- splenomegaly or an enlarged liver due to infection, liver conditions, or cancer
- Bone conditions such as Leukemia that stop your bone marrow from producing enough red blood cells are bone-marrow conditions.
- Chronic kidney disease in which your kidneys stop functioning (resulting from a lack of erythropoietin – a hormone that stimulates the production of red blood cells in your bone marrow).
You might also be affected by:
- Don’t donate blood too often
- Heavy bleeding during your period
- Alcohol misuse
- Chronic health issues such as cancer or autoimmune diseases can be a problem.
Causes of High Hemoglobin Levels
Your body may store more Hgb in red cells because of your environment. This could be a problem that can affect your heart, lung function, lifestyle choices, and other factors.
High levels of Hgb could be due to:
- Living at high altitudes, where oxygen is scarcer than in the mountains
- Smoking tobacco products (including cigarettes or cigars)
- Chronic obstructive lung disease (COPD), is a condition that inflames your lungs and prevents air from reaching your lungs
- Lung diseases and heart problems can affect your ability or ability to breathe, the ability of your lungs to carry oxygen into your bloodstream, or your heart’s ability to pump normally.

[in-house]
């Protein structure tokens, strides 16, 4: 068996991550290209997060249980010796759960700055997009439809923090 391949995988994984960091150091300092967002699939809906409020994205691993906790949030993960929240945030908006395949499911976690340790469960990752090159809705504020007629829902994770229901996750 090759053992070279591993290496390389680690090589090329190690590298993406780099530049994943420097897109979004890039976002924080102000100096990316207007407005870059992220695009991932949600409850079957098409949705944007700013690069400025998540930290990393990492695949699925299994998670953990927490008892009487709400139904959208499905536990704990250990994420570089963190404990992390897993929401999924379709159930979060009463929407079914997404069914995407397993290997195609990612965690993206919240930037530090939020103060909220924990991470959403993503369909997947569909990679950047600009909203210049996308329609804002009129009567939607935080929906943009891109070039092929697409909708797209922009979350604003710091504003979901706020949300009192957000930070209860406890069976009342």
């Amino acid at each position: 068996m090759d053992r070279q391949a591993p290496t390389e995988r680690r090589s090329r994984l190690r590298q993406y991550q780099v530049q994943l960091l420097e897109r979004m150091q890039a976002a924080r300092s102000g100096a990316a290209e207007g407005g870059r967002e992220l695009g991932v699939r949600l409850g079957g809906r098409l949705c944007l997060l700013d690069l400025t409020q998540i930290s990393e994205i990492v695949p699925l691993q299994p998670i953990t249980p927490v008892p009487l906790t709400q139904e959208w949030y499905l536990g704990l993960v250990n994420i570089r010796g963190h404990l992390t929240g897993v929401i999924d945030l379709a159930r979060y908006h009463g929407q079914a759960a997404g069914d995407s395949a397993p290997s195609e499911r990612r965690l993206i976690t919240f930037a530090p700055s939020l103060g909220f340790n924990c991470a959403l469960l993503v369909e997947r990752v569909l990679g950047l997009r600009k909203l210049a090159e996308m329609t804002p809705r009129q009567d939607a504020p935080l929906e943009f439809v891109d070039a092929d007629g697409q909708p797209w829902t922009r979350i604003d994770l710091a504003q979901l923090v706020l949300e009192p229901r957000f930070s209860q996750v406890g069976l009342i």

- Taking erythropoietin unnecessarily, to enhance high-level physical performances
There are also other causes:
- Being severely dehydrated
- heart failure
- Cancer of the liver, or kidneys
If you have signs of abnormal Hgb levels, or if your doctor suspects you are pregnant, your doctor may recommend Hgb testing.
You have a better chance of achieving successful treatment if you recognize the signs and symptoms of abnormal Hgb levels as soon as possible.
If you have symptoms of high or very low Hgb, consult your doctor. You will need to have regular Hgb testing and a CBC if you have a history of blood disorders or conditions that affect bone marrow production.
While some forms of anemia may be mild, others can be severe and even life-threatening. Talk to your doctor if you have been diagnosed with anemia.
Doctors will order a hemoglobin test to check for low or high levels of red blood cells. They might do this as part of a routine checkup to screen for problems or if you aren’t feeling well.
If you are looking to increase your hemoglobin levels, include these foods in your diet:
- Meat and fish.
- Dried fruits, such as dates and figs.
- Soy products, including tofu and edamame.
- Green beans.
- Green leafy vegetables, such as kale and spinach.
- Nuts and seeds.
You should try to avoid milk and other dairy products. Also stay away from foods that contain tannins like grapes, corn, and sorghum. Apart from that keep your distance from foods that contain phytates or phytic acids, such as whole-grain wheat products and brown rice.
- Anemia in chronic kidney disease. (2014).
- Anemia in people with cancer. (2017).
- Complete blood count (CBC). (2019).
- Hemoglobin. (2019).
- Killip S, et al. (2007). Iron deficiency anemia.
- Low hemoglobin. (2018).
- Mayo Clinic Staff. (2019). High hemoglobin count.